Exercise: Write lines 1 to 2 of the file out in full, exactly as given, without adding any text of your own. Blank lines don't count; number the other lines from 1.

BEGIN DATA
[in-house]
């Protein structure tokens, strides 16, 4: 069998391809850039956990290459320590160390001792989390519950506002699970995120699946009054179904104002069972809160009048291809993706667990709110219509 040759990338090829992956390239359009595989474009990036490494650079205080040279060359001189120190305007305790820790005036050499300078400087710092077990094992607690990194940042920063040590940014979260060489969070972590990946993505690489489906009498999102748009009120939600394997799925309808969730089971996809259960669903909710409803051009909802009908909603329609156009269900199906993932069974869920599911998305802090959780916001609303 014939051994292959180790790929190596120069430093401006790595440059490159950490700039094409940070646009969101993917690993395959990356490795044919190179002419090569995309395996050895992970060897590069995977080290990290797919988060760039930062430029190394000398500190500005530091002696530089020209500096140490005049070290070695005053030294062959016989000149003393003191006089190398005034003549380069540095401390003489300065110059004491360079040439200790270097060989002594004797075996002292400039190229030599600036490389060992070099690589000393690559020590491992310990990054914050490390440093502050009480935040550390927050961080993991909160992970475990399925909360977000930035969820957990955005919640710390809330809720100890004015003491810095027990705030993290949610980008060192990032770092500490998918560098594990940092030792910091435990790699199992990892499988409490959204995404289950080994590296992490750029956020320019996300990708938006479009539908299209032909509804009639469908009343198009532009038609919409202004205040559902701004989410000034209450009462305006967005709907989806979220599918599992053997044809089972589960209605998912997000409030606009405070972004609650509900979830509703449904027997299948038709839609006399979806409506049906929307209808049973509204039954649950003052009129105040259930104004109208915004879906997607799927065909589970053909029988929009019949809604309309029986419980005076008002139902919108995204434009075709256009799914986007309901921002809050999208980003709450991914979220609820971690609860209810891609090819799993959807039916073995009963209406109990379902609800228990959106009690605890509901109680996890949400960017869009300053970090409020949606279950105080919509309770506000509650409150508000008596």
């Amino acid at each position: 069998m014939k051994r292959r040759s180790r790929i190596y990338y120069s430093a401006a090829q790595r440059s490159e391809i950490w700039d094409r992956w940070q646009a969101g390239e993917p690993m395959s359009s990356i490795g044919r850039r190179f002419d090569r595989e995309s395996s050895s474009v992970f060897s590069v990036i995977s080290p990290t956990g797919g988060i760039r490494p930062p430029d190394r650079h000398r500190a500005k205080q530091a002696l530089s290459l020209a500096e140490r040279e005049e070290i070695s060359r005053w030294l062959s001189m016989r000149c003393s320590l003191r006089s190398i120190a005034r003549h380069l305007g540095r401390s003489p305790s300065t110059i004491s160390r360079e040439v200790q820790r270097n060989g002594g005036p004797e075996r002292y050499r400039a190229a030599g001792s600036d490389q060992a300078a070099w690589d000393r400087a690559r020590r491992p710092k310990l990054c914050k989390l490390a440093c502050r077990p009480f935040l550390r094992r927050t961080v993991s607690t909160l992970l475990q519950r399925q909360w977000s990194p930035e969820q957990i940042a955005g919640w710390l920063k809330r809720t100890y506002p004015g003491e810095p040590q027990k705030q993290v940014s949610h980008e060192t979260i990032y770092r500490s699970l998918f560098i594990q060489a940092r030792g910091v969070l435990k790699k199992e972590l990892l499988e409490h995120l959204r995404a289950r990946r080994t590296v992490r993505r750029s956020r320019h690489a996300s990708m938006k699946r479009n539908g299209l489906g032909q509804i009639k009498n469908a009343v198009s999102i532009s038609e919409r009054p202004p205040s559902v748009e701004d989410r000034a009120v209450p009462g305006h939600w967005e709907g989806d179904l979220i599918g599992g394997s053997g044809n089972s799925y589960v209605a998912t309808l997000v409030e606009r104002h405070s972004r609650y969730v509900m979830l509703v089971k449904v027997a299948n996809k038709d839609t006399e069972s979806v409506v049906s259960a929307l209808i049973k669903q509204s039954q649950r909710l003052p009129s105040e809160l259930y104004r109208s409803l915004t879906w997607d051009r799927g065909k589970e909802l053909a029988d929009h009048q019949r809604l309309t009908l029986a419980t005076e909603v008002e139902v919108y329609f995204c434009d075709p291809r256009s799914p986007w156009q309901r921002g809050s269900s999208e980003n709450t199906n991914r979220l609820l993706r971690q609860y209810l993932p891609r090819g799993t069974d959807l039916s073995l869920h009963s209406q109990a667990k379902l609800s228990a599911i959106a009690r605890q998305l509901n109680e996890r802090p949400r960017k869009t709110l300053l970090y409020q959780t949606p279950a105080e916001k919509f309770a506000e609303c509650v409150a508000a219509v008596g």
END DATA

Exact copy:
[in-house]
């Protein structure tokens, strides 16, 4: 069998391809850039956990290459320590160390001792989390519950506002699970995120699946009054179904104002069972809160009048291809993706667990709110219509 040759990338090829992956390239359009595989474009990036490494650079205080040279060359001189120190305007305790820790005036050499300078400087710092077990094992607690990194940042920063040590940014979260060489969070972590990946993505690489489906009498999102748009009120939600394997799925309808969730089971996809259960669903909710409803051009909802009908909603329609156009269900199906993932069974869920599911998305802090959780916001609303 014939051994292959180790790929190596120069430093401006790595440059490159950490700039094409940070646009969101993917690993395959990356490795044919190179002419090569995309395996050895992970060897590069995977080290990290797919988060760039930062430029190394000398500190500005530091002696530089020209500096140490005049070290070695005053030294062959016989000149003393003191006089190398005034003549380069540095401390003489300065110059004491360079040439200790270097060989002594004797075996002292400039190229030599600036490389060992070099690589000393690559020590491992310990990054914050490390440093502050009480935040550390927050961080993991909160992970475990399925909360977000930035969820957990955005919640710390809330809720100890004015003491810095027990705030993290949610980008060192990032770092500490998918560098594990940092030792910091435990790699199992990892499988409490959204995404289950080994590296992490750029956020320019996300990708938006479009539908299209032909509804009639469908009343198009532009038609919409202004205040559902701004989410000034209450009462305006967005709907989806979220599918599992053997044809089972589960209605998912997000409030606009405070972004609650509900979830509703449904027997299948038709839609006399979806409506049906929307209808049973509204039954649950003052009129105040259930104004109208915004879906997607799927065909589970053909029988929009019949809604309309029986419980005076008002139902919108995204434009075709256009799914986007309901921002809050999208980003709450991914979220609820971690609860209810891609090819799993959807039916073995009963209406109990379902609800228990959106009690605890509901109680996890949400960017869009300053970090409020949606279950105080919509309770506000509650409150508000008596």